‘We’re human beings’: Transgender rugby player says ban is punishment

Layt says rugby league's decision to exclude transgender women is "really disappointing".

Transgender former rugby player Caroline Layt said she was assaulted by her teammates nearly two decades ago, and now she fears a new generation of players is being punished for being themselves.

The Australian decried rugby league’s world governing body after it announced a ban Tuesday on transgender players in international fixtures while it undertakes research to finalise a new policy in 2023.

Layt played rugby before and after her transition, a three-year process involving hormones and finally surgery in 1998. 

She went on to play successfully in top women’s sides including representing New South Wales in rugby league, but her time in the sport was often tough.

In 2005 people found out she was transgender, and perceptions of her changed.

“I went from the penthouse to the outhouse,” Layt said in an interview with AFP.

The 56-year-old former player, now a journalist and activist for transgender athletes, said she was “physically assaulted” by some fellow players during club training in 2005.

The following year, playing for another side, Layt said she was targeted for injury on the field by opponents.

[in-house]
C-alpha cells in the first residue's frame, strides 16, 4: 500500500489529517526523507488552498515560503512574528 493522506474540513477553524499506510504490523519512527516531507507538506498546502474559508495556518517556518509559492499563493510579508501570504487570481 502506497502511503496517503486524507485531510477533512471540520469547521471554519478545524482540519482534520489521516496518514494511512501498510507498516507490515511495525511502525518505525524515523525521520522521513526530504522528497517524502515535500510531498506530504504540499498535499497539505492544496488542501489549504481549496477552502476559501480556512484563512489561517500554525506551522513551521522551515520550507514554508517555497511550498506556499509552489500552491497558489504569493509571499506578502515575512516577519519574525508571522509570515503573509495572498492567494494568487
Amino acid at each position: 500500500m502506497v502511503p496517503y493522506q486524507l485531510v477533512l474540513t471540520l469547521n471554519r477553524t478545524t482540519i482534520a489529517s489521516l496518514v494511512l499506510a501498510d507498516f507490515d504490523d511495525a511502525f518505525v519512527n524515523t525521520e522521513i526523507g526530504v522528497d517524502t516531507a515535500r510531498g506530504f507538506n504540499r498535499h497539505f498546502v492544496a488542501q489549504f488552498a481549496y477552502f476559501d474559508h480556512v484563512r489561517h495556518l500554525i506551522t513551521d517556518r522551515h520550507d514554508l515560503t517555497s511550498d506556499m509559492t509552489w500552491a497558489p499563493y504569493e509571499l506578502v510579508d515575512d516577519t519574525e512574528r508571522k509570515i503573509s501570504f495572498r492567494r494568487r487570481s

“Some of those players have since apologised to me,” she said. 

“There’s a couple that have not and would not have changed in their outlook or attitude, but the ones that have: I really appreciate that and consider them friends.”

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Rugby league’s decision now to exclude transgender women is “really disappointing”, she said.

Layt said the league had decided to “jump on the bandwagon”, a day after international swimming effectively banned transgender athletes from women’s races, placing them instead in a new “open category”.

Swimming body FINA said male-to-female transgender athletes could only join women’s races if they had not experienced any part of male puberty, deciding that it conferred a physical advantage even after hormone suppression.

“We are human beings, we have feelings, and we feel like we are being singled out,” Layt said.

“I transitioned a long, long time ago,” she added.

“They don’t seem to listen to the fact that it is inherent, and it is also intrinsic to us that we were female from a very early age.”

Layt said she felt she was a girl when she was four years old, and if society had been different at the time she might not have had to go through male puberty.

“We get punished for transitioning, we also get punished for having to go through puberty,” Layt said.

“Basically what they’re saying is: ‘We don’t want you.'”

She rejected the argument that transgender women necessarily had a physiological advantage over cisgender athletes.

“We are not all the same height, the same weight, the same size,” Layt said.

She called on the sporting authorities to establish scientific standards on a case-by-case basis, for example by setting a number of years after transition before transgender athletes can compete at an elite level.

For now, she would not encourage transgender girls and young women to play rugby.

“I would tell them to hide,” she said. “Or go play a sport that is inclusive.”

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